David Malcolm. 2012. The British and Irish Short Story Handbook. Wiley-Blackwell: Singapore.
The British and Irish Short Story Handbook provides a rich and dense treatment of short fiction writing and its development in Britain and Ireland. This new volume represents a further development of David Malcolm's A Companion to the British and Irish Short Story. Malcolm's earlier study, dated 2009, provided a comprehensive treatment of the short story in Britain and Ireland as it developed from the 1880s to the present. It included a discussion of genres, as well as chapters on individual texts and authors, and an examination of women's writings, gay and lesbian writings, and short fiction by immigrants to Britain.
The author's new volume, published in 2012, is a very interesting and useful handbook, rigorously divided into five parts. The first part presents a brief but dense history of the short story, first in Britain, then in Ireland. The rise of the modern British short story, and of the British short story tout court dates around 1880, a convenient opening date to mark its beginnings, while the last decade of the nineteenth century was crucial for its development. Malcolm underscores a difference in the lines of development of British and Irish short stories, although these lines are sometimes difficult to differentiate. He also points out that the number of Irish writers who have produced substantial work in short fiction over the past fifty years is much more impressive than one could have expected.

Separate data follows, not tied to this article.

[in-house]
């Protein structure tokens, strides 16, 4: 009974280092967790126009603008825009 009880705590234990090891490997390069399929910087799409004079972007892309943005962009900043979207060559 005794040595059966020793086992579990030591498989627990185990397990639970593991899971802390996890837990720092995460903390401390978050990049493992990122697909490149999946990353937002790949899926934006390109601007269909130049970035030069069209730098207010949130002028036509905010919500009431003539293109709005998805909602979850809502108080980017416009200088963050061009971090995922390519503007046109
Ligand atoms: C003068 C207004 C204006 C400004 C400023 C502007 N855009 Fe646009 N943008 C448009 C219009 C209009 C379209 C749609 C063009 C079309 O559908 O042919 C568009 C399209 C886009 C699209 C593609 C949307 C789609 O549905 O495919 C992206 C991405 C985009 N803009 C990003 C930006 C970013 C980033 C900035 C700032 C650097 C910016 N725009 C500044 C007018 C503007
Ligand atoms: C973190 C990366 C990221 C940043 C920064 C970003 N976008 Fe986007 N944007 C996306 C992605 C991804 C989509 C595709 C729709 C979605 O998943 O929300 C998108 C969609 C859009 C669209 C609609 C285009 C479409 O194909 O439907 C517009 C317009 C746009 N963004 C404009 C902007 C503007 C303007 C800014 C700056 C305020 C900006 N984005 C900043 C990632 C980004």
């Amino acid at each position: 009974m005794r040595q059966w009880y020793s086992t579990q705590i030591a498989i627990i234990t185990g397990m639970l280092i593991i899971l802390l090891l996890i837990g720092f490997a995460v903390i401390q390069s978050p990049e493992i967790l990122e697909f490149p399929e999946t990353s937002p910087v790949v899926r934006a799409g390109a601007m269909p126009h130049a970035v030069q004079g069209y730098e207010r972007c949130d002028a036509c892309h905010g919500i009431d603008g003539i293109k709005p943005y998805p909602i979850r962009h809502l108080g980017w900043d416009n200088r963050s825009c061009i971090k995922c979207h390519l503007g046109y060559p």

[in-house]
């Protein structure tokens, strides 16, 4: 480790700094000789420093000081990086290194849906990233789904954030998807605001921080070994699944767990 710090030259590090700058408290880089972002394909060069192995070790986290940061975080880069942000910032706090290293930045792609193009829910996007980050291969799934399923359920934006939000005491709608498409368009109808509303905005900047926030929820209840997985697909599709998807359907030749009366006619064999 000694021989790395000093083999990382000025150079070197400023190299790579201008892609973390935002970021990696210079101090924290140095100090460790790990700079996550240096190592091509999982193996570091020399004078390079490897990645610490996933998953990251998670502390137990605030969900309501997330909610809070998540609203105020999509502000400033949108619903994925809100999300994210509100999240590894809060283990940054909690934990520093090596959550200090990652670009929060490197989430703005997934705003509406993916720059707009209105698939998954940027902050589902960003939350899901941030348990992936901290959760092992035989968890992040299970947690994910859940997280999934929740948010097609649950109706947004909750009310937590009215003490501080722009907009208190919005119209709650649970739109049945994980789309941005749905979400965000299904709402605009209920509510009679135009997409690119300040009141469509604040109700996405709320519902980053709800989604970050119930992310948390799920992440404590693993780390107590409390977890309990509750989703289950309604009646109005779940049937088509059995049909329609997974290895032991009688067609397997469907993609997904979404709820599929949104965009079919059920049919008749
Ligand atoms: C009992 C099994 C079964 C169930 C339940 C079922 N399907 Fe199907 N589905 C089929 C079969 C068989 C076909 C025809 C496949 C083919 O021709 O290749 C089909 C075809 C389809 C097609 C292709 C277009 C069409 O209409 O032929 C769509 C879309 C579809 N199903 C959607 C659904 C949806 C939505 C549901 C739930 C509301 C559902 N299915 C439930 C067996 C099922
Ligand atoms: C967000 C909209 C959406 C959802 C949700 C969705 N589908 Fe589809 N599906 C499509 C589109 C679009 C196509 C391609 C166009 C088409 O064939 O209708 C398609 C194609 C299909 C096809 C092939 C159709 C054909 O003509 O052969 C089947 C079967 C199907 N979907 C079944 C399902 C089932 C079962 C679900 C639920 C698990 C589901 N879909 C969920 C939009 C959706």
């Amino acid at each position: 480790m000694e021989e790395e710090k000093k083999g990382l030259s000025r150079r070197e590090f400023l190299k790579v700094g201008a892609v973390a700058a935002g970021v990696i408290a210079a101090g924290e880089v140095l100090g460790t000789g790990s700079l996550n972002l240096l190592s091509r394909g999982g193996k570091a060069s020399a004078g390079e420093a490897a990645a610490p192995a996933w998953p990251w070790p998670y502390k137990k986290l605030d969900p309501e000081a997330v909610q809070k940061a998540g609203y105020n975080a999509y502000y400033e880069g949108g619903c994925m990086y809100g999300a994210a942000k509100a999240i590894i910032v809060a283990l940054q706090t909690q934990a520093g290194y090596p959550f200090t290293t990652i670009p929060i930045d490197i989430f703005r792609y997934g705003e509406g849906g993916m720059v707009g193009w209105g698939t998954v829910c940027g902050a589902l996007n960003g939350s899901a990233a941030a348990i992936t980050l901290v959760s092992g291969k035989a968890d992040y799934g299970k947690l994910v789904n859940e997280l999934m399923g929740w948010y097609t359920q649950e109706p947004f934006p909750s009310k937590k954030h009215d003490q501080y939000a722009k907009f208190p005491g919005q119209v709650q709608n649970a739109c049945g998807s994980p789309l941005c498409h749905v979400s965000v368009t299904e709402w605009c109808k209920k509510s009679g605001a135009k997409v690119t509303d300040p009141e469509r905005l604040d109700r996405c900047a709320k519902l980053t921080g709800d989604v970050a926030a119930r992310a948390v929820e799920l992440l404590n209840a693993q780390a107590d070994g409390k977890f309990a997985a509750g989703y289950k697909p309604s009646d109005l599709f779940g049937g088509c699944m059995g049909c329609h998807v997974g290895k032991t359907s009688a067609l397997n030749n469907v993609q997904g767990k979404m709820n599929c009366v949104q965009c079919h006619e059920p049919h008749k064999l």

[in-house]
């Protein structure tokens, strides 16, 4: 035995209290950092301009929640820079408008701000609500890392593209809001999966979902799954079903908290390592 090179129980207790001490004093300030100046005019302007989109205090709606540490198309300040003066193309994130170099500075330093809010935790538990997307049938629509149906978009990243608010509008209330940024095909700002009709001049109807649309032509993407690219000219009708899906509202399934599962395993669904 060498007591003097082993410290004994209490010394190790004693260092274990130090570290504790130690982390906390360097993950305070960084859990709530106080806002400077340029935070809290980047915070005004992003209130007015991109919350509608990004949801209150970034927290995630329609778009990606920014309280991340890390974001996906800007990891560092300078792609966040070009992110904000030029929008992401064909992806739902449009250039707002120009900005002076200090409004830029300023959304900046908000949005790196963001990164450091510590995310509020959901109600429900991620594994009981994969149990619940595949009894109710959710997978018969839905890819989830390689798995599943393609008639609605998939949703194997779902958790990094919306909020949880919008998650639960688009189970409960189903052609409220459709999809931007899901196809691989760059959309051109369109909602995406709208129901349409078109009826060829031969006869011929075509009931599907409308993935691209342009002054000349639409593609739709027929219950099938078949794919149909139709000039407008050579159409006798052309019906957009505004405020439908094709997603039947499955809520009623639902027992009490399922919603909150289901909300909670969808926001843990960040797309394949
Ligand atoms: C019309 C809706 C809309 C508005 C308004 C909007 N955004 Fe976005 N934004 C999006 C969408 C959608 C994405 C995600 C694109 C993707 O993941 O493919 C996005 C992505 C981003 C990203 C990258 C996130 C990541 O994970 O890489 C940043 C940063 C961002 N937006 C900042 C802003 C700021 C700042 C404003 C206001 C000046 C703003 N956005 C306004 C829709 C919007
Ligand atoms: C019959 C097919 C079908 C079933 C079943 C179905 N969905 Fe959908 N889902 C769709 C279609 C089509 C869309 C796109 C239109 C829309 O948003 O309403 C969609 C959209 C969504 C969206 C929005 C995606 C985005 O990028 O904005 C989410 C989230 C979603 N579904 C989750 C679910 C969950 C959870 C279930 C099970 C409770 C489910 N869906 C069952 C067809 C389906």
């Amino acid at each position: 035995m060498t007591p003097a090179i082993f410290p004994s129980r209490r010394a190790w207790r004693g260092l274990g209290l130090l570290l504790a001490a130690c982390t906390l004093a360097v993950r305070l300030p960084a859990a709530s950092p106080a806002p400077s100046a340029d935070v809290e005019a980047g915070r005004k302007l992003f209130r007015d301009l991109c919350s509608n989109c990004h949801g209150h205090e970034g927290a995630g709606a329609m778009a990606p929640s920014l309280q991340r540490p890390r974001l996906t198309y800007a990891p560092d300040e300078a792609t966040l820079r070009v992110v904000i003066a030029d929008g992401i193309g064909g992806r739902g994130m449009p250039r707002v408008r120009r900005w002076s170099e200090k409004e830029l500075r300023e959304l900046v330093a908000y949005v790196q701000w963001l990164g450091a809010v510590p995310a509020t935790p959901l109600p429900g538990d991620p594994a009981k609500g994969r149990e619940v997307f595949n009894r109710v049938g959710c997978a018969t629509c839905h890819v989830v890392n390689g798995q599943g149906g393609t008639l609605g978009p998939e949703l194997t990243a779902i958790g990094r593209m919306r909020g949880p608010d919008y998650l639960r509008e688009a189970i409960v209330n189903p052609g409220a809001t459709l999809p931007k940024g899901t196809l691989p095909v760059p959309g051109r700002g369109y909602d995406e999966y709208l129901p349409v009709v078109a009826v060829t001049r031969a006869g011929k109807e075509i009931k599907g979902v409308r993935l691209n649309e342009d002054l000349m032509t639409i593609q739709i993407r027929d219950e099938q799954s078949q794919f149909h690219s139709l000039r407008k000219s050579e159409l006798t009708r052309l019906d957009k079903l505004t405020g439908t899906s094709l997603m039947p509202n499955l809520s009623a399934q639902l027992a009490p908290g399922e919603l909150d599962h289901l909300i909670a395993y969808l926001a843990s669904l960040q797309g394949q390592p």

The second part deals with basic issues in short-story studies, i.e.: the question of short story definition; whether it can be considered a genre or a higher-level category; the position of short stories in the context of other texts, and the meaning of such position for their interpretation; and, last but not least, the idea of the short story as principally concerned with the representation of marginal characters, or "submerged population" groups. Frank O'Connor, an Irish short stories writer, has suggested that in these the reader often finds the presence of outlawed figures, wandering about the fringes of society. That explains why the short story flourished in the context of an unstable, fragmented, isolated, traumatized world, such as that of nineteenth and twentieth century Ireland and Great Britain.
Another important issue analysed by David Malcolm is the seminal topic of canonicity. For Ireland the question is whether the short story is integral to any discussion of Irish literature; in Britain, where the short story has been almost ignored and underrated by critics for a long time, the debate has focused on the non-canonicity of short fiction. The short story was a booming form in Britain in the 1890s, in the inter-war period, and during the Second World War, but commentators have mostly neglected it, if not ignored it altogether. On the contrary, the Irish short story has always been taken seriously by critics, as the most popular of all literary forms with both readers and writers. …